Gustavus Adolphus College junior Katie Aney is the recipient of the Barry M. Goldwater Scholarship, the premier undergraduate award for students pursuing careers in mathematics, sciences, and engineering.
Nearly 1,300 talented students are nominated annually by campus representatives from 2,000 colleges and universities across the country. Of the group, only 240 undergraduates are selected each year for the prestigious award. Recent Goldwater Scholars have gone on to receive other top-tier academic awards including 89 Rhodes Scholarships, 127 Marshall Awards, 145 Churchill Scholarships, 96 Hertz Fellowships, and numerous other distinguished awards like the National Science Foundation Graduate Research Fellowships.
“It’s an incredible award that I am honored to accept.” Aney said. “It is humbling to think of level of support I’ve received from Gustavus and the depth of gratitude I owe to the many mentors that have helped me throughout my academic journey.”
Aney, who holds a perfect 4.0 grade point average with majors in biochemistry and mathematics, will spend the summer conducting research at Harvard University through the Amgen Scholars Program. During her 10-week research program, the Rochester, Minn. native will work under Dr. Stephanie Dougan of the Dana-Farber Cancer Institute on a project centering on immunology and pancreatic cancer.
“Immunology is a big field in cancer research right now,” Aney said. “The project explores how we can find ways to use the body’s immune system to fight cancer instead of relying on some of the older, more traditional methods. Specifically, my role will be in generating fluorescent versions of pancreatic cancer cell lines to use for future experiments and imaging.”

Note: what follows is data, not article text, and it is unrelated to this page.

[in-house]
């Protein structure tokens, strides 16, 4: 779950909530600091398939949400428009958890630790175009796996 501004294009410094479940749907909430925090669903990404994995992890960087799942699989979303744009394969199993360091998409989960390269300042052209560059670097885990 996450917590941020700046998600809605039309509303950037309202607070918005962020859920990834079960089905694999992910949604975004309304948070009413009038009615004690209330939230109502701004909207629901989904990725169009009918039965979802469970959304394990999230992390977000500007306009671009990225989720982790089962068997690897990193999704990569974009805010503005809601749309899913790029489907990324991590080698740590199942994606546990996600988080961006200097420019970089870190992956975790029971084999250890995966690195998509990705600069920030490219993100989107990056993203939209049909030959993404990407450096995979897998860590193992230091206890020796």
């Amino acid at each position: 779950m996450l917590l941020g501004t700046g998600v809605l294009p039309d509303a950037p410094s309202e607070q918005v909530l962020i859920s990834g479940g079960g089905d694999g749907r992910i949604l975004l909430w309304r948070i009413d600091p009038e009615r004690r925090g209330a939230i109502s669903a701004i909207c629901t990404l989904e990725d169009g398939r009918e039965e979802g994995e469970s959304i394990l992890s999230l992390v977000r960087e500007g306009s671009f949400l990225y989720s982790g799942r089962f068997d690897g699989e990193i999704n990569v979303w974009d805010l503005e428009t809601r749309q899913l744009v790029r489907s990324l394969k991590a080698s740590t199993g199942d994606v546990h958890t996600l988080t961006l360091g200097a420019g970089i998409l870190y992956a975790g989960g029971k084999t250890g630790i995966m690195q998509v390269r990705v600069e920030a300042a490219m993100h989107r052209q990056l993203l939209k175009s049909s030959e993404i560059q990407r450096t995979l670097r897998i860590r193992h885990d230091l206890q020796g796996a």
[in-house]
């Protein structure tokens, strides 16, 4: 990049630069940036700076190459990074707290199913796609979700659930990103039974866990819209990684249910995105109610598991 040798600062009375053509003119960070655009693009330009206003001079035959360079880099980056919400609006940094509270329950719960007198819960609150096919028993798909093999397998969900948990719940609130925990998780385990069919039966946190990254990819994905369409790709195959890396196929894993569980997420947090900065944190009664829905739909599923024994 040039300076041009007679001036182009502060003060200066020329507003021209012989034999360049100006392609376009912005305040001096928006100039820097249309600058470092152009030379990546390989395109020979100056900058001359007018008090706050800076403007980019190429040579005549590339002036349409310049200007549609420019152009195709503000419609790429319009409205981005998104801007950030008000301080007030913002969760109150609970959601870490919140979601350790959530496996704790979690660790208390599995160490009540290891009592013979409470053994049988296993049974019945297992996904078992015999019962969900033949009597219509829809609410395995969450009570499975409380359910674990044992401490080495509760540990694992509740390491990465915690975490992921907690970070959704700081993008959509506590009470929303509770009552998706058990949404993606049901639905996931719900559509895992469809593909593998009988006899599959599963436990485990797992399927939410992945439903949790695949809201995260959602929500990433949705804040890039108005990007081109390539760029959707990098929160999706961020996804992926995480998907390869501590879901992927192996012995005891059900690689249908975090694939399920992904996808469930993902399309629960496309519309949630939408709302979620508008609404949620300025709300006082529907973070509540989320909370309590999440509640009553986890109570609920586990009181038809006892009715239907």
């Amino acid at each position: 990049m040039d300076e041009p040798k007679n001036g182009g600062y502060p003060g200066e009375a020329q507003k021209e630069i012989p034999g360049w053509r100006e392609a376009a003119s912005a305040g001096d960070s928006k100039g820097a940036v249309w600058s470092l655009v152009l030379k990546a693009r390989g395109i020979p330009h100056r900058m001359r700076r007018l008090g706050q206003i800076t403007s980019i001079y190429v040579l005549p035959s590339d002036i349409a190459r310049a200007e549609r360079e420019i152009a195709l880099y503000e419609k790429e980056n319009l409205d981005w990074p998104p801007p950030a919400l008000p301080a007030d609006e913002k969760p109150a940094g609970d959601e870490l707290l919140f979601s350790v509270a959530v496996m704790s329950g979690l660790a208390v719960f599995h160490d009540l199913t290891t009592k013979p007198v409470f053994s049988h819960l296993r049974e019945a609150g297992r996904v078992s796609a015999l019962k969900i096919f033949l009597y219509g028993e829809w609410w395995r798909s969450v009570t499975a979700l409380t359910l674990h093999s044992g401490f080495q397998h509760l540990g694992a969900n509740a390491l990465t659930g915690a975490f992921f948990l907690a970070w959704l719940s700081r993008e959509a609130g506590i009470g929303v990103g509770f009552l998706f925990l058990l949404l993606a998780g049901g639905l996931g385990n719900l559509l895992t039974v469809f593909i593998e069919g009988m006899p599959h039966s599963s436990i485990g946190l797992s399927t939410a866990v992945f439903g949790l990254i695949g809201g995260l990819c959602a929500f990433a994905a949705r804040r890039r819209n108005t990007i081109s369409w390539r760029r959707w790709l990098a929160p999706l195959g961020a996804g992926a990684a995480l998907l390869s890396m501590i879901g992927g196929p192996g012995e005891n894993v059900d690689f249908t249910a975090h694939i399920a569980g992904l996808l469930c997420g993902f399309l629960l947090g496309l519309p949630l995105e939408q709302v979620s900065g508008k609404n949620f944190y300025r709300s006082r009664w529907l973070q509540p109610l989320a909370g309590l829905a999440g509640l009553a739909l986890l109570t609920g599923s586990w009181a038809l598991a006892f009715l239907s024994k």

Throughout the Amgen Scholars program, Aney will conduct hands-on, innovative research using novel methods to detect immune responses to tumors in mice. In addition, she will join Harvard’s other Amgen Scholars for intellectual pre-professional development, including a National Amgen Scholars Research Symposium at UCLA.
“Katie’s research internship at Harvard this summer will provide her with the opportunity to further immerse herself in high impact research in a way that will be incredibly valuable for her future career in biomedical research,” Gustavus biology professor Laura Burrack said. “As a researcher in my laboratory and during her summer internship at the Mayo Clinic last summer, she has taken intellectual ownership of her projects in a way that is truly remarkable.”
Outside of the classroom and lab, Aney is involved at Gustavus as a key contributor on the Gustavus women’s tennis team, the Student Athlete Advisory Council, and Tri-Beta honor society vice president. She’s also dedicated time to the Mayo Clinic Volunteer Program, presented at the Midstates Consortium for Math and Science Conference, assisted in publishing a paper on concussion risks in youth hockey players, and completed a Mayo Clinic Summer Undergraduate Research Fellowship focusing on neuroblastoma cancer.
“My academics are very important to me and at Gustavus, I’ve definitely received a world-class education.” Aney said. “But Gustavus has also really helped me become well-rounded. Through balancing academics, athletics, and social activities, I feel like I’ve truly experienced what it means to be a ‘Gustie.’ This balance is supported by the Gustavus faculty members, who make each student feel like they are a priority, foster our passions, and strive to help us achieve our dreams.”
“The first time I met Katie, I was struck by her genuine curiosity, intelligence and desire to learn. All of my interactions with her over the past two years have confirmed these initial impressions,” Burrack added. “In the classroom, Katie is inquisitive, analytical, and a leader in small group work.”
And with the Goldwater Scholarship and Amgen Scholar experience as an undergrad, the sky is the limit for the well-rounded Gustie.
“Graduate school is definitely the next step for me.” Aney said. “I’m very interested in clinical cancer research, backed by intrinsic motivation and life experiences, but I suppose the honest answer is that I’m still figuring things out. Two things that will never be a waste of time are loving and learning and my vocation will lie where these meet. I enjoy the challenge and creativity required from science courses, but I’m also trying to live with love and kindness and enjoy the rest of my time at Gustavus. I just want to be the best teammate, friend and person that I can possibly be.”
For more information about the Gustavus Fellowships Office and the support it gives to students, please visit the fellowship website.